Air New Zealand is to trial ways to improve the food and beverage offering on its domestic flights. The airline has spent most of the last decade offering passengers a choice of cookies or corn chips. Now, Air New Zealand is open to expanding the inflight catering options.
After six years, have the corn chips had their day at Air New Zealand?
Air New Zealand’s domestic product is nothing to get excited about. Comprising Airbus A320s, A321s, ATR 72-500s, and Dash 8-300s, the all-economy class fleet gets its passengers from city to city safely, efficiently, and with few frills.
The food and inflight beverage service on Air New Zealand’s domestic services reflects this. Except for the eternally popular Koru Hour flights, the aircraft’s catering cart mostly sticks to tea, coffee, and the longstanding cookies or corn chips snack.
Given the longest domestic flight in New Zealand (Auckland to Invercargill) is just over two hours, that’s all most people need. But it looks like Air New Zealand is admitting even corn chips can get old.
“In the spirit of changing things up, over the next four weeks, we’re trialling ways we can improve our food and beverage offering,” said Air New Zealand’s Customer GM, Leanne Langridge, on LinkedIn on Friday.
“We know our customers love the cookie and chip combo, but what if there’s something else?”
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Air New Zealand co-opting its passengers in catering trial
Because the airline is trialing an idea rather than rolling out a set-in-stone product, Air New Zealand will be co-opting its passengers as guinea pigs – in the nicest possible way.
“For all of our good ideas and intentions, the only true experts on customer experience are our customers,” says Ms Langridge.
According to the Air New Zealand executive, there are three stages to the trial. First, the airline wants to “try a new way of working.” Second, Air New Zealand wants to test new ideas and new ways of doing things. Finally, the airline wants to see how the proposed changes run.
The proposed reboot of the inflight food and beverage offering is the first standalone trial. If it goes well, Leanne Langridge suggests Air New Zealand may be open to rebuilding the airline, bit by bit, using the three-stage process. She argues it can make Air New Zealand a better airline for its owners, employees, and passengers.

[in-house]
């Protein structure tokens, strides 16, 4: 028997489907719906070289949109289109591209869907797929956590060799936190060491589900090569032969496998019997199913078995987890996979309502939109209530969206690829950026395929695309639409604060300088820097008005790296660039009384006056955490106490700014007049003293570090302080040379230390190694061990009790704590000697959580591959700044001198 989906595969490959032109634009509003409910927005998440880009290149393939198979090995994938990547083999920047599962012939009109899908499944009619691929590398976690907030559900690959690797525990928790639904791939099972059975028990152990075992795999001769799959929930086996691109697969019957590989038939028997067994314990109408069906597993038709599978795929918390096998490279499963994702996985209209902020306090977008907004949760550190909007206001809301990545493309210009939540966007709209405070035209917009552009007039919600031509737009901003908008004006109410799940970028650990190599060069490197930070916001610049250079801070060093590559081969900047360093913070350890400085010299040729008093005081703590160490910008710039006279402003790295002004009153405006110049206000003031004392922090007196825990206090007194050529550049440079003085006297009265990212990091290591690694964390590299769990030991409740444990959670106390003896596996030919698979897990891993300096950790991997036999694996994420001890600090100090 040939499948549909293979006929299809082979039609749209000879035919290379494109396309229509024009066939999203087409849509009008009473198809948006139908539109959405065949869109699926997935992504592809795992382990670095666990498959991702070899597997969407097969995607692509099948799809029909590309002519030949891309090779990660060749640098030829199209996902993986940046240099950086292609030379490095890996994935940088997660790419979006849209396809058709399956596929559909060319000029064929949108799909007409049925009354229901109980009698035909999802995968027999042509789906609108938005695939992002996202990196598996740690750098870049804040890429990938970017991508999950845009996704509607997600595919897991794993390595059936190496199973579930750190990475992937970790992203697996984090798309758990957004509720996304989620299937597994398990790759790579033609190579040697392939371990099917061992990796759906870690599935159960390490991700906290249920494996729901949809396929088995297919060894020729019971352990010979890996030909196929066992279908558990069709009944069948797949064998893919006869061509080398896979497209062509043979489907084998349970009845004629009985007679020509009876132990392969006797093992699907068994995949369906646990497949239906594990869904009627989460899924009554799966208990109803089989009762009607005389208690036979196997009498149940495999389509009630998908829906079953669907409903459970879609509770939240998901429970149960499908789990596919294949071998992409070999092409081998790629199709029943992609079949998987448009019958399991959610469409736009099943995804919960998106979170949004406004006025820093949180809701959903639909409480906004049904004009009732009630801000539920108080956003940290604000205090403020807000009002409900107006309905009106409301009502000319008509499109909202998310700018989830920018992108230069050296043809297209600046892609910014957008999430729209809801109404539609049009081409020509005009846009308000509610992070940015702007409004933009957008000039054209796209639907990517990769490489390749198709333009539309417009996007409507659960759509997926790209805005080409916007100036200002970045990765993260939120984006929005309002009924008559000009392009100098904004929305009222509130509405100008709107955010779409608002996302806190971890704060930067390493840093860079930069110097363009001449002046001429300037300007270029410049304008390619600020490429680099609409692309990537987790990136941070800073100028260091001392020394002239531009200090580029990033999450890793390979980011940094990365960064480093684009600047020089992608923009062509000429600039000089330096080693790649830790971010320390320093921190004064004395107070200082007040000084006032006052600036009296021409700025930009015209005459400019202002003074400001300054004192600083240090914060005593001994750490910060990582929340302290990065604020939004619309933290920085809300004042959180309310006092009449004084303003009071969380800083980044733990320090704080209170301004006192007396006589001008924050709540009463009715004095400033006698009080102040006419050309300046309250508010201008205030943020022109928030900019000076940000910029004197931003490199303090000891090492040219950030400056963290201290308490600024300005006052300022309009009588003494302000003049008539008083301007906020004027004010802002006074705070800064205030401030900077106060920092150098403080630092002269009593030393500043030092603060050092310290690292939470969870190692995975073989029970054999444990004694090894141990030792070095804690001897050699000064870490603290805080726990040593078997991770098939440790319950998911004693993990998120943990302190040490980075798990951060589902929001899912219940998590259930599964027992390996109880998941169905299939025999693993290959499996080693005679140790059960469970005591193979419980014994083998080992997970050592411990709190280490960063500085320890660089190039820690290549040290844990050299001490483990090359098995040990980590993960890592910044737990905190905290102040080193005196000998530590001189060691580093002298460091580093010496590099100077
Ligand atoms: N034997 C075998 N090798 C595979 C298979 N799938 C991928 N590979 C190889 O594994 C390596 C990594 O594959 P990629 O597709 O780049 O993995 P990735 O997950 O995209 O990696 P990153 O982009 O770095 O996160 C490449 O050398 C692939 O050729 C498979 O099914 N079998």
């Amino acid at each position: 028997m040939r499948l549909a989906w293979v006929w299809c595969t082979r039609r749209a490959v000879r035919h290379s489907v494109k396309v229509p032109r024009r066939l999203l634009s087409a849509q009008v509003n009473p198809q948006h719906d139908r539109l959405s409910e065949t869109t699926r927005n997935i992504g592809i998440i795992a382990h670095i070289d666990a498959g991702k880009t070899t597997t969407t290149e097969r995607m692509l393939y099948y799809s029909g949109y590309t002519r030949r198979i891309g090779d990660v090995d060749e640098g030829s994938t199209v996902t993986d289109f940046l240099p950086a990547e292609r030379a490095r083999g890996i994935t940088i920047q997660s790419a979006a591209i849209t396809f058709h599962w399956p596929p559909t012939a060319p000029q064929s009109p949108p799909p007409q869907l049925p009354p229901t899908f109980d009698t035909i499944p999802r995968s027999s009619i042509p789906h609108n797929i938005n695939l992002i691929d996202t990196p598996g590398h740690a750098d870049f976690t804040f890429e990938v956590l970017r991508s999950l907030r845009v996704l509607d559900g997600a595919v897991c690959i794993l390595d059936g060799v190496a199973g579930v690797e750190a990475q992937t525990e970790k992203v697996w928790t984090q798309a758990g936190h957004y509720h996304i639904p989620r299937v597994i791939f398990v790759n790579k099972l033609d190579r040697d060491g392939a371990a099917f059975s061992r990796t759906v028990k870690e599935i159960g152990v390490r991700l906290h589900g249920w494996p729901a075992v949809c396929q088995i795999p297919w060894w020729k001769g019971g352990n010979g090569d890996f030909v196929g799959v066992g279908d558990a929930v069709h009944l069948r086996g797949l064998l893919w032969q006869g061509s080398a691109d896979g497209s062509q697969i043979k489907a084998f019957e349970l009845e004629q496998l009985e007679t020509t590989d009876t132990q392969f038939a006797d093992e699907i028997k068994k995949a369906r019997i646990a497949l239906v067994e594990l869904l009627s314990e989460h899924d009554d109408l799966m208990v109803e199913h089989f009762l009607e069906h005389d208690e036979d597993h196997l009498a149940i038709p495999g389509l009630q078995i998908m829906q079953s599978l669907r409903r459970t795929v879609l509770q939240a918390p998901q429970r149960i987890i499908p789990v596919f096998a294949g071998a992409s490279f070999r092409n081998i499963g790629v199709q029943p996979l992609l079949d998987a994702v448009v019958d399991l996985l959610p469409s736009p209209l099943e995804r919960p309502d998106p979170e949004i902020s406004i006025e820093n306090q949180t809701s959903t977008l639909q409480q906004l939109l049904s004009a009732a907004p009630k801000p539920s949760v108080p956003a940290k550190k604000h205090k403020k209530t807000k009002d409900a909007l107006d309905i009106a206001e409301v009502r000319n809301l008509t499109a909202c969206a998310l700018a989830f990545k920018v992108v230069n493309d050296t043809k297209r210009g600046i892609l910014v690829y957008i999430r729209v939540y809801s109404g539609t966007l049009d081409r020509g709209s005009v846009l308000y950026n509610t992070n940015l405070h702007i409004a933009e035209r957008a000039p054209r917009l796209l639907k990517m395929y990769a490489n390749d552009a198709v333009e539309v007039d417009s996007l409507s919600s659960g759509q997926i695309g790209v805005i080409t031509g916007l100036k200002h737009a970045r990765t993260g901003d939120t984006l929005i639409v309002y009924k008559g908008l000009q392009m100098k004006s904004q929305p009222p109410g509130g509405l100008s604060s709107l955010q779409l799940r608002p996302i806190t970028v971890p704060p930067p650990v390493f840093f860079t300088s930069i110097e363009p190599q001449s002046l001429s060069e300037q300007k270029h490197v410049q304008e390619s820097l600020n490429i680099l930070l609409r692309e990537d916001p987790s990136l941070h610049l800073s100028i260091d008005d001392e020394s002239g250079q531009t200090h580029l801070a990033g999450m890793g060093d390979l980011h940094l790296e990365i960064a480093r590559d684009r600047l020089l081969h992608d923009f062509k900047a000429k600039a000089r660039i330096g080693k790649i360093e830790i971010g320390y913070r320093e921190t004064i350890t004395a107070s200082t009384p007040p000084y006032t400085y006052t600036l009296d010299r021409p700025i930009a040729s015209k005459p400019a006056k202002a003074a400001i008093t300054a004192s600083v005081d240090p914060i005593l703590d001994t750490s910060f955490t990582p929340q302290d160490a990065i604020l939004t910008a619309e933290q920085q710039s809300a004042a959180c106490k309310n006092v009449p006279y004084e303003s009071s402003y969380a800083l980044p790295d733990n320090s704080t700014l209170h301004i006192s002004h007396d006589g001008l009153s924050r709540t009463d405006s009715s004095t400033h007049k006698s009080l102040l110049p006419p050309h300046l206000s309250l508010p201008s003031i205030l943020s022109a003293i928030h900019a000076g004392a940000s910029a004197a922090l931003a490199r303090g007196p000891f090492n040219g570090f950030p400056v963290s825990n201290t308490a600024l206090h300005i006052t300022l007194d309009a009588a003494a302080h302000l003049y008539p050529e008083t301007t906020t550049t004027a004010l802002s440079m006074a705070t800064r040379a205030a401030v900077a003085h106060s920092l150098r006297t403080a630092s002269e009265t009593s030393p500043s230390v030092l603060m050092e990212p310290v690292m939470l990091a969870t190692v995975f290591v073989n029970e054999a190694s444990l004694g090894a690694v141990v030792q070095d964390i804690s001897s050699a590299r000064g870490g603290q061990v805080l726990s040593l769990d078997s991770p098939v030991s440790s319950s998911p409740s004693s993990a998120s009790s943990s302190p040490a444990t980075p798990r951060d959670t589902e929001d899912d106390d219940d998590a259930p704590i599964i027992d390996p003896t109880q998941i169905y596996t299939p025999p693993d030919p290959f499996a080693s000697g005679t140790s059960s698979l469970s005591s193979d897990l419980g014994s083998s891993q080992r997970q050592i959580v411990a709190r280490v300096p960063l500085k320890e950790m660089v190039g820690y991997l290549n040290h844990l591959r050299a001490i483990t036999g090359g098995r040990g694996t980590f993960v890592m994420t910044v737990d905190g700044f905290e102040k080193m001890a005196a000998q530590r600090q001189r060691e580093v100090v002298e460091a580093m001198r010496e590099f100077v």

“By opening ourselves up to feedback, we learn how to create a great experience for our customers.”
Air New Zealand customers liking the idea
It’s early days, but judging by the feedback, the trial will prove a hit with passengers.
“Love it. The people closest to the customers are the customers. Involving them in developing improvements is taking interest-based problem solving to a whole new level,” said one comment.
People aren’t asking for the world. Most people know a hot meal with a side salad and a few wine pours isn’t a realistic time or cost option on a 45-minute flight to Wellington. But fruit, muesli bars, gluten-free biscuits, chocolates, and the availability of alcohol (outside Koru Hours) are some of the suggestions posted.
“One idea I loved when I used to fly in the UK was between 06:00-08:30 you could get a small panini with either omelet or ham in it. Kept me going!” suggested another response.
Air New Zealand is not going to reinvent the wheel here. And they don’t have to – Air New Zealand is the most dominant domestic airline in New Zealand by a country mile. But changing up the domestic food and beverage offering is one small step in the process of continuous improvement and evolution.
Leanne Langridge is encouraging feedback. She asks passengers not to be shy in coming forward.
“We’ll be using the age-old thumbs up, thumbs down approach onboard.”